Cell shape is determined by microscaffolding created by microtubules and microfilaments. Internally, these tubules and filaments make up the cytoskeleton. Externally they are the components of the extracellular matrix (glycocalyx and plant cell wall).
Microtubules have a diameter of about 24 nm and are usually found in groups of 13 protofilaments. The basic structural subunit is a dimer of two similar proteins, and tubulin, each with a molecular weight of 55,000 daltons. Tubulin and several larger microtubule-associated proteins (MAPs) interact in the presence of GTP and Mg to form hollow tubes known as protofilaments which can stretch for long distances across the cytoplasm. The MAPs function to anchor the tubulin protofilaments together into larger structures (centrioles, basal bodies, flagella) and to attach the protofilaments to other structures within the cell (nuclear envelope, chromosomes) as well as to other filamentous molecules (actin, intermediate filaments).
Polymerized tubules are also important in cell division,motility, communication and differentiation (morphogenesis). They are believed to be important elements of neural cell function and glandular secretion.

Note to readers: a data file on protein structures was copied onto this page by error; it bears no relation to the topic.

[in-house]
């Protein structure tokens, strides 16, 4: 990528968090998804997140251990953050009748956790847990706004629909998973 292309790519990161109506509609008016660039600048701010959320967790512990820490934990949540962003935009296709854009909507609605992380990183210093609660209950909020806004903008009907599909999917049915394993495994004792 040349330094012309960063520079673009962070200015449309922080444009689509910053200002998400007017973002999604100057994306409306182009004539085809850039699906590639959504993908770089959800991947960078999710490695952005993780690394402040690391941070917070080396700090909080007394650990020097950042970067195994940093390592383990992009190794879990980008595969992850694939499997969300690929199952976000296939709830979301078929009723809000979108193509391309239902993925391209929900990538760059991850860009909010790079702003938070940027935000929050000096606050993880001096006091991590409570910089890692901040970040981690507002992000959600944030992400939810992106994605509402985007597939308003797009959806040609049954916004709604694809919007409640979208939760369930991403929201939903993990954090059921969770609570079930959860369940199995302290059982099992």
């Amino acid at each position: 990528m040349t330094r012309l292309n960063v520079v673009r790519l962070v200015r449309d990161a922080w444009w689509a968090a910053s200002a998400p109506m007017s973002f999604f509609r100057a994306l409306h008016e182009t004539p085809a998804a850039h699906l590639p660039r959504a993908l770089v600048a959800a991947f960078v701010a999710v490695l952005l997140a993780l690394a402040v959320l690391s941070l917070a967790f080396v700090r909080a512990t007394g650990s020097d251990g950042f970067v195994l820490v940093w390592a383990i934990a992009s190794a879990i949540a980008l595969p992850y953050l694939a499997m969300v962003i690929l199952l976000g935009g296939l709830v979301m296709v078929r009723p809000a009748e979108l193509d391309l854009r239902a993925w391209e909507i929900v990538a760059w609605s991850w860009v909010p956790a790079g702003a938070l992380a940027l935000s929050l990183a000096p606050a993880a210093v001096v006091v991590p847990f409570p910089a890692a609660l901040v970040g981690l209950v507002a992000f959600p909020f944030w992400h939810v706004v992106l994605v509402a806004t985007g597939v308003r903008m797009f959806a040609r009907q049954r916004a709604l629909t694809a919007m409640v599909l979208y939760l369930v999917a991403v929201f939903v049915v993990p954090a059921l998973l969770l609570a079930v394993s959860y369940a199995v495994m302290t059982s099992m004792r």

Within a cell, microtubule integrity is affected by temperature. Microtubules are relatively stable at physiological temperatures, but below 10° C they spontaneously depolymerize into constituent subunits, namely tubulin and the microtubule-associated proteins (MAP's). When the cells are returned to 37° C, microtubules are reformed in about 15 minutes (providing that sufficient GTP and Mg are present).
One of the several methods currently used to isolate microtubules takes advantage of the temperature-dependent stability of the microtubule proteins. Polymerized microtubules maintain their structural organization at physiological temperatures, but rapidly depolymerize below 10° C. A crude extract of tissue containing large numbers of microtubules is warmed to 37° C in a buffer containing GTP, EGTA (a chelating agent that binds calcium ions) and Mg. Microtubules will form in approximately 15 minutes.
As the proteins polymerize into tubules, the viscosity of the solution will increase. Increased viscosity can be monitored directly with a viscometer, or indirectly by a change in sedimentation coefficient or by an alteration in the turbidity of the solution. Turbidity is the easiest alteration to monitor, since it can be measured with a UV spectrophotometer.
After the formation of the microtubules, a pellet enriched in microtubules may be prepared by centrifugation of the viscous solution at warm temperatures (10° C). The pellet is then depolymerized by incubation at 4° C in buffer, once again yielding a solution of tubulin, with a slight decrease in yield, but an increase in the purity. The supernatant containing both tubulin and microtubule-associated protein is again warmed for microtubule polymerization. Several cycles of this temperature dependent, assembly/disassembly procedure results in highly pure preparations of microtubules.